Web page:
However, I couldn’t help but find myself restless during the first three-quarters of the film, as the rangers don’t morph until the last thirty minutes. That means for an hour and a half, Power Rangers somewhat slogs through typical origin story material. While most of it works, the audience is there to see the Power Rangers be the Power Rangers, and not delivering on that until the last thirty minutes feels like a misinterpretation of the Power Rangers brand. Part of this is more than likely due in part that the old Power Rangers shows and movies were beyond ludicrous, and this re-imaging of the rangers implies they are embarrassed of the source material. So instead of having a two-hour episode of the old T.V. show, we get a more realistic Power Rangers movie for the first ninety minutes and then an episode of the 90s T.V. show in the last thirty minutes. This is a strange route for the film to take considering the appeal of the series was that it was completely preposterous, something only a child could suspend their disbelief while watching and still enjoy it. Also, Ludi Lin’s Zack/ black ranger stands out as the worst performer out of the bunch. He attempts to come-off as the cool bro you’d want to hang out with, but ends up being the weakest cog in the Power Rangers machine.

Overall, Power Rangers is a pleasant surprise. I wasn’t expecting much considering its dated source material, but Power Rangers manages to reboot the franchise with a gritty, grounded film that also delivers on some of the cheesiness we’ve come to expect from the series. Unlike most re-boots/ re-imaginings, Power Rangers shows it has a promising future ahead of it. Should the film perform well at the box office, we’ll more than likely see the Power Rangers morph into theaters again in the very near future.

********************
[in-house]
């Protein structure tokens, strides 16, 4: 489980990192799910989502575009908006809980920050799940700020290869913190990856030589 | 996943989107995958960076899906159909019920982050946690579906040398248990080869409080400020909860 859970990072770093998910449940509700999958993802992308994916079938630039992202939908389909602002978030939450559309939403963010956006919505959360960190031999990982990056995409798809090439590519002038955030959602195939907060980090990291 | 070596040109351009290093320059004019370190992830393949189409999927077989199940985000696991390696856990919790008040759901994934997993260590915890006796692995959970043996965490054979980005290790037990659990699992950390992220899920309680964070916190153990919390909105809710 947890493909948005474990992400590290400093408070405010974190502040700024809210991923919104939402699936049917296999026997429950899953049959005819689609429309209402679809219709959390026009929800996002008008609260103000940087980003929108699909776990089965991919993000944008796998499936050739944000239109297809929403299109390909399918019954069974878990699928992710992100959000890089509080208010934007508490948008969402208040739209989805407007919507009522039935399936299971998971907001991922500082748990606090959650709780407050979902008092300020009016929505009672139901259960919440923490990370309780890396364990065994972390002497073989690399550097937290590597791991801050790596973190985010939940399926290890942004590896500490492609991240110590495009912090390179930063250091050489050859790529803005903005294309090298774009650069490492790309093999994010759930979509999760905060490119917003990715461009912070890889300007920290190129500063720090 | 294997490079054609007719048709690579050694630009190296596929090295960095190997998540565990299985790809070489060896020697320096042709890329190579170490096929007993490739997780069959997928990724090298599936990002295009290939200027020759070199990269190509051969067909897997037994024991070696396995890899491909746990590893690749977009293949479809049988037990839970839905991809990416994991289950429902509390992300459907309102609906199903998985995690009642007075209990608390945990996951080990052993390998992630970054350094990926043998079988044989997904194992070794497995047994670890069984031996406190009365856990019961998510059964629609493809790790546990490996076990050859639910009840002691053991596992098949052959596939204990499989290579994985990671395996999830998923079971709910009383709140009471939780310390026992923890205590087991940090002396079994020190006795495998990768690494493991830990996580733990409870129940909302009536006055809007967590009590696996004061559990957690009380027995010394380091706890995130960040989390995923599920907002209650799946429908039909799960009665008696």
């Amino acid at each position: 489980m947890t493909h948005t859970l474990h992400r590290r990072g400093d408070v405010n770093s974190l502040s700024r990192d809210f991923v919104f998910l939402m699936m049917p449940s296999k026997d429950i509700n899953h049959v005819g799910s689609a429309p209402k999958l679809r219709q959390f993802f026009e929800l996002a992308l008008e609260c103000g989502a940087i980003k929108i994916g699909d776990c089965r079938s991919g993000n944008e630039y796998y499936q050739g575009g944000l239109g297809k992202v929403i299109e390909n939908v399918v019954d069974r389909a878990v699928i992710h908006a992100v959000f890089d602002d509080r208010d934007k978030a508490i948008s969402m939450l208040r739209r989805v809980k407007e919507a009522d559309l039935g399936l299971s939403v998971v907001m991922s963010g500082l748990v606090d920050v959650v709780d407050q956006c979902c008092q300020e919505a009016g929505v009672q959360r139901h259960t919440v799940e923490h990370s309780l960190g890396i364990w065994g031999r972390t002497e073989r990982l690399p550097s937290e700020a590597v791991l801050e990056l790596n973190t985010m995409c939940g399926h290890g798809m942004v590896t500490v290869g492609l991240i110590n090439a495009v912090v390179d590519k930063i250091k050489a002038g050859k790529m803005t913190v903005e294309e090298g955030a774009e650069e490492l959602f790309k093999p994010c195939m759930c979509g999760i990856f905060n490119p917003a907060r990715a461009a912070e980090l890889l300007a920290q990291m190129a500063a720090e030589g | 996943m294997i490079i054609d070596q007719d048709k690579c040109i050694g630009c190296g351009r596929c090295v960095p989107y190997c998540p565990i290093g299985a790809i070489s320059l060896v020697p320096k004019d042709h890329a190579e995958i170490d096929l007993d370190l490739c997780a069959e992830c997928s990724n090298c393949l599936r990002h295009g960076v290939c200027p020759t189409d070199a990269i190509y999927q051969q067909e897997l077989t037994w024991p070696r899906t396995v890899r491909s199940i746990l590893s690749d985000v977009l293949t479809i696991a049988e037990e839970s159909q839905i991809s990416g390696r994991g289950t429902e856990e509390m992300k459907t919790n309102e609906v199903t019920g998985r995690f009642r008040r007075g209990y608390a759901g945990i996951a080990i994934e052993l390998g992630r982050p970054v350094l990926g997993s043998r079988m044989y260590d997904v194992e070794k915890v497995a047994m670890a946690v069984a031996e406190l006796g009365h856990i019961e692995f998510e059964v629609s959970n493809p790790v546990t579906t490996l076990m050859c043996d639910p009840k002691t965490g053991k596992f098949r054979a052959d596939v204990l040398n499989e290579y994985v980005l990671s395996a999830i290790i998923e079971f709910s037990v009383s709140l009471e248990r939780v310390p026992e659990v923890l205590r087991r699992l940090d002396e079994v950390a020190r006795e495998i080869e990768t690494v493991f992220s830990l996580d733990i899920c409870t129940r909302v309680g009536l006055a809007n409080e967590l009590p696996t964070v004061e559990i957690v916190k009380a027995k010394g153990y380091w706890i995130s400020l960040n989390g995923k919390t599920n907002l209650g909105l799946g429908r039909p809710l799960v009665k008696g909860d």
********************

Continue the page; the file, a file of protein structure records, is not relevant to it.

Rating: 2 1/2 Stars out of 4. Pay Matinée price.

Bro-Commentary: Grading the Raiders Free Agent Signings and Rumors

Have the Raiders made the moves necessary to turn them into perennial Lombardi Trophy contenders?

A week or so ago, I wrote about the potential moves the Raiders could make during the NFL free agency period to help improve their team. While they may have started relatively quiet at the start of the period, the Raiders have made some new additions to their team whilst also being the subject of one of the biggest rumors of the off-season. Here are my grades for their new additions and the speculation they are currently experiencing.

OL Marshall Newhouse, 2 years $3.5 Million

The Raiders’ first move of free agency was signing veteran offensive lineman Marshall Newhouse to a 2-year deal worth $ 3.5 million. With the departure of OL Menelik Watson to the Broncos, the Raiders needed some depth behind an already stacked offensive line. Newhouse is a nice addition that doesn’t break the bank, but it definitely won’t be a move that significantly improves the Raiders.

Grade: C

WR Cordarrelle Patterson, 2 Years $4.5 Million

Patterson is a welcome addition to the Raiders, particularly for their return game which has struggled the last few seasons. Patterson has five kickoff returns for touchdowns since being drafted by the Vikings in 2013, including a ninety-five-yard touchdown return against the Raiders in 2015. He’s also a great addition to a deep wide receiver corps, as he caught 52 passes for 453 yards and 2 touchdowns last year. He’s the type of signing that may not make headline news, but will be looked back as one of the best signings of the off-season.

Grade: A-

TE Jared Cook, 2 Years $ 12.2 Million

If there’s been a weak position that needed to be addressed on the Raiders’ offense, it was the Tight-End position. Mychal Rivera regressed last season, posting career-lows in receptions and yards and hasn’t blocked a day in his NFL career. Clive Walford hasn’t quite panned out since being drafted in the 3rd round of the 2015 NFL draft, and Lee Smith spent most of last season on injured reserve. Jared Cook gives the Raiders the pass catching and blocking abilities they have lacked at the tight-end position. While he was limited to only 10 games last year, Cook is an improvement over all of the tight-ends currently on the roster. He will be a significant contributor to Derek Carr and the Raiders’ explosive passing game.

Grade: B+

QB EJ Manuel